far sight πŸ‘€

I used to think that the ability to achieve any particular goal in life was attributed solely to ‘the heat of one’s desire’, or how badly you wanted that outcome.  Haven’t really eaten a decent meal in the past three days, but I feel relatively stable from a physical standpoint – however, I feel the transient limit my heart can take in terms of exerting myself.  Just not.. hungry.  Depressed? maybe, but not hopeless.  Just a lot to think about.
I think about the fact that it’s the first day of school.

There was this one teacher in high school I looked up to, taught basic computer skills and such.  (Much of my memories of that time, however, centered around Napster and text-based MMORPGs like Achaea played in Telnet!)  The only way I was able to get online at the time was to go to the library (used to get in trouble coming home late for downloading SNES ROMs after school hours @ 3.66 KB/sec, hehe) and NetZero (remember that?).

<Okay, it’s word association time!  I promise this one will be short. ^_~v>

Teaching > Career > Bureaucracy > Common Core > ???

Most teachers I’ve had the pleasure of knowing have complained that they feel marginalized, and it’s of extreme concern considering that my child is moving through the same (or better yet, similar) system of education that myself and my siblings have gone through.  The idea of grade school still being heavily linked to the ‘age’ of the student feels horrendously foreign in a world of ubiquitous internet accessed by relatively inexpensive devices… I just wonder if the curricula will evolve with the times.

Especially the ‘Common Core’ thing… 

In my present state of ignorance concerning the status quo of educating ‘minors’ in America, there isn’t really much more I can say.  It seems like the general focus is in preparing students for college.  However, the life experiences I’ve had while working & in school makes me question that singular, time-locked [after 12th grade/17 years of age] aim.  This isn’t to say that the system is all messed up and destined for failure (surely the teachers I know wouldn’t wish that for their students); just that… well, I fear the potential disconnect between antiquated standards of what governments say our children ‘should’ know compared with the sometimes rapid-moving dynamics of the world as it relates to our talents & passions.  <What’s good for the ‘nation’ as a whole compared to what’s good for the ‘individual’, you know?>  And the teachers, those people who directly influence our children’s lives, seem like they don’t have a voice.  That’s what bothers me most, really.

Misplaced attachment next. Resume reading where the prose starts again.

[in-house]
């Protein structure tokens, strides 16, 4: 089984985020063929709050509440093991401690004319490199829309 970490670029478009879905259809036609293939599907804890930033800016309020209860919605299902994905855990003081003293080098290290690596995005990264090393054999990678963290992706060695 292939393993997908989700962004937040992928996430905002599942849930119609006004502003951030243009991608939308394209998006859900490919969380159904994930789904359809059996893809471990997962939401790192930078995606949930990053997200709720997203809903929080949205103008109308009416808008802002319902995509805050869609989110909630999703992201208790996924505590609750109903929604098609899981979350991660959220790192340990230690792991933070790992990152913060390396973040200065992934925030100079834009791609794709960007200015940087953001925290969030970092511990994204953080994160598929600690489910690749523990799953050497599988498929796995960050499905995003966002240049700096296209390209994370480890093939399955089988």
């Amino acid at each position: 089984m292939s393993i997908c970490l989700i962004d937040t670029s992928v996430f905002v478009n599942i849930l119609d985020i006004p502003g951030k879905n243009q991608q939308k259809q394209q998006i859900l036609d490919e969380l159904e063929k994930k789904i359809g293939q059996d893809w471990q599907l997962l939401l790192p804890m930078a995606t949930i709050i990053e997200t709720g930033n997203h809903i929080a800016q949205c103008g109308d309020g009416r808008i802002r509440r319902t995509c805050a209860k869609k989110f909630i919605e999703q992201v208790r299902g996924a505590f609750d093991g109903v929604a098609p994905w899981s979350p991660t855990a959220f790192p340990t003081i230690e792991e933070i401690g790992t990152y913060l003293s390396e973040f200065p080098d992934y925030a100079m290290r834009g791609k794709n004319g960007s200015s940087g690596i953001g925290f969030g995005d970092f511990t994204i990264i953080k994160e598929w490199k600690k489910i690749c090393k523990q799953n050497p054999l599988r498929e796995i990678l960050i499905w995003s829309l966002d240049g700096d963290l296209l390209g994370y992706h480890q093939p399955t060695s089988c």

If you felt anything from reading this, your feedback would be much appreciated.  Especially regarding the words, ‘Common Core.’  

Thank you!  and may your days be well.

(Oh, and why vitamin A? Just been snacking on a lot of carrots lately, hehe.)


9 thoughts on “far sight πŸ‘€”

  1. I would have loved to know what’s the meaning of ‘common core’, I didn’t understood!! I want to understand, but seems to not understang:) scratching my head real hard:)

    Liked by 1 person

    1. Ah, it’s okay! ‘Common core’ is a new way of teaching American children in grade school the basics of math, reading, writing and all that. One basic standard for everyone rather than different states having their own individual learning plans (like, students in New York learning different stuff than in California). There really isn’t that much more I know about it, I’m afraid. 😩

      hope this helps! πŸ˜€ if still not, please let me know and i’ll try a different way of explaining. πŸ˜‰

      Liked by 1 person

  2. The key point to be made re: education in the modern world is its failure to teach its students to educate themselves. Instead they’re taught to do as they are told, to think in certain ways, and to “know” enough to pass the standard tests. None of that teaches one to think, but, the purpose of today’s educational system is not to give us people who think, but, people who do not question what they are told, on TV, from talking heads, or from a pulpit in faraway Rome, or Tel Aviv, or Mecca, or whichever delusional fantasy believed is believed… It’s not about learning, it’s about believing the lies….

    In short, it’s broken, for all intents and purposes. This is why real teachers feel marginalized….


    Liked by 2 people

    1. Thanks for your feedback. I’ve heard that complaint often, that the students are just learning to pass exams, which is what I feared. The Montessori approach seems like a possible alternative, but one that might be unavailable to most under a budget. I wonder if charter schools have to follow the exact same curriculum?

      Thinking for yourself, philosophy and the arts seem kind of glossed over, and I’d think that to be important in such a multifaceted world as we live in today. It all seems very… robotic, for lack of a better term. :/

      Liked by 1 person

  3. If the goal is students who understand how language shapes our thoughts common core is a good thing. A fragmented understanding of literacy creates students in New York who understand complex literature and students in South Carolina who can’t read and have been taught that the desire to do so is effete. If the goal of common core is a working class that understands the mechanics of language without understanding the words, it’s a bad thing.

    Liked by 1 person

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